Mystery is all well and good when there’s a sufficiently drawn world beneath it. Partisan initially looks promising with a start suggestive of far more than it’s capable of delivering. After the first twenty minutes, a creeping awareness grows that Ariel Kleiman’s debut has nowhere to go and nothing to say along the route.
Launching with an enigmatic swagger, Vincent Cassel’s scruffy wanderer Gregori, wrapped in a thousand layers and carrying the contents of a furniture warehouse, staggers into an abandoned space where he’s hording a one man jumble sale. Delivery complete, he swings by a maternity ward and with a single flower starts his new society by persuading an abandoned mother (Florence Mezzara) to move into his concrete paradise with her new-born son.
Over a decade on and his little community has grown into a mini-survival cult. Just what they are surviving is never clear, the Georgian wasteland outside their bunker indicative of a world gone to ruin. Safely cocooned away from this, he now has several formerly abused mothers and their children, and leads them in an educational programme that takes in winter gardening, literacy and assassination.The outside world doesn’t so much bother them as they intrude into it. To raise funds, and possibly for other more personal reasons, Gregori sends out his young charges, led by Alexander (Jeremy Chabriel), the original child, to carry out hit and run executions. It’s all done emotionlessly, the act drilled into them by constant practice at home.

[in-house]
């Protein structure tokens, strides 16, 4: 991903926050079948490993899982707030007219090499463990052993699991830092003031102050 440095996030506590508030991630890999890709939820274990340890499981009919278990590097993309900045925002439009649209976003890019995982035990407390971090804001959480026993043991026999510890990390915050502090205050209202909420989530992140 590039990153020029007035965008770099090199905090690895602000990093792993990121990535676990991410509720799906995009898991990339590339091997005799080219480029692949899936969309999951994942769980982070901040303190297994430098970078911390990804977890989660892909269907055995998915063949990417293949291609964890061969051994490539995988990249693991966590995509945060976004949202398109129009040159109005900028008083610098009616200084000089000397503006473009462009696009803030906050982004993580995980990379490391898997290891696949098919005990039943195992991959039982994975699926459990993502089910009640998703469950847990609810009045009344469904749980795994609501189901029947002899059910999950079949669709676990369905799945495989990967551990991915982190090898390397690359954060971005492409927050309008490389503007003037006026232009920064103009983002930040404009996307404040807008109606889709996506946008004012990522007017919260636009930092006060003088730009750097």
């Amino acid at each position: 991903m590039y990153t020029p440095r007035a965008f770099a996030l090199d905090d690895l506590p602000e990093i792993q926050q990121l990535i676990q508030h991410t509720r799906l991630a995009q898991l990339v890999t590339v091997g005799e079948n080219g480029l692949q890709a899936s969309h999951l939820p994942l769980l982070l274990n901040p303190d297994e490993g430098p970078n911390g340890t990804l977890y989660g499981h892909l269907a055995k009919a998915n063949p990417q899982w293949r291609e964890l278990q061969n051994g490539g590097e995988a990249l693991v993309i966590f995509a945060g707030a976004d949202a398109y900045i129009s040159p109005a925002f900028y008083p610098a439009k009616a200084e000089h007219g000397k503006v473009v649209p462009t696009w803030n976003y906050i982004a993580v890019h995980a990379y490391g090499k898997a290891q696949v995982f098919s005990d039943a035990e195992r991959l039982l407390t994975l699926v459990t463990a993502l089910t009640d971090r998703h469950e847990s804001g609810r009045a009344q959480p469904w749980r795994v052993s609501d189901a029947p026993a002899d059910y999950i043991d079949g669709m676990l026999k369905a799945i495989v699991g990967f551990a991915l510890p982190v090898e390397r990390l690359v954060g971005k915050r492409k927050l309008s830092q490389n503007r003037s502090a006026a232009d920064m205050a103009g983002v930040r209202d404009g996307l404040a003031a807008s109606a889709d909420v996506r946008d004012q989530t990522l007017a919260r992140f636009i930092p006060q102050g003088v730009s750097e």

The thinly sketched tipping point comes when a mother turns up complete with a new-born and an older son. His refusal to bow to Gregori’s behaviour, and even worse, the way he openly proves him wrong on a number of practical issues, forces a drastic overreaction that makes Alexander question his previously infallible mentor.
On paper, it might have seemed like a good narrative progression, but execution is sorely lacking. Kleiman has a tendency to pull a rabbit out his hat each time he needs to move Partisan forward. Instead of Alexander gaining gradual awareness, he lurches onwards in sudden leaps, held back until shoved roughly on once more. Cassel, a man comfortably capable of exuding charisma before abusing it, can’t turn Gregori into more than a shell. It’s never clear why anyone would go with him, or what he gets out of the whole set-up. He does overbearing paternalist well but he, like the world around him, is a mystery with no detail.
By this stage, Partisan has worn out its welcome, descending into a dull, monotonous slog. When the end comes, it isn’t soon enough.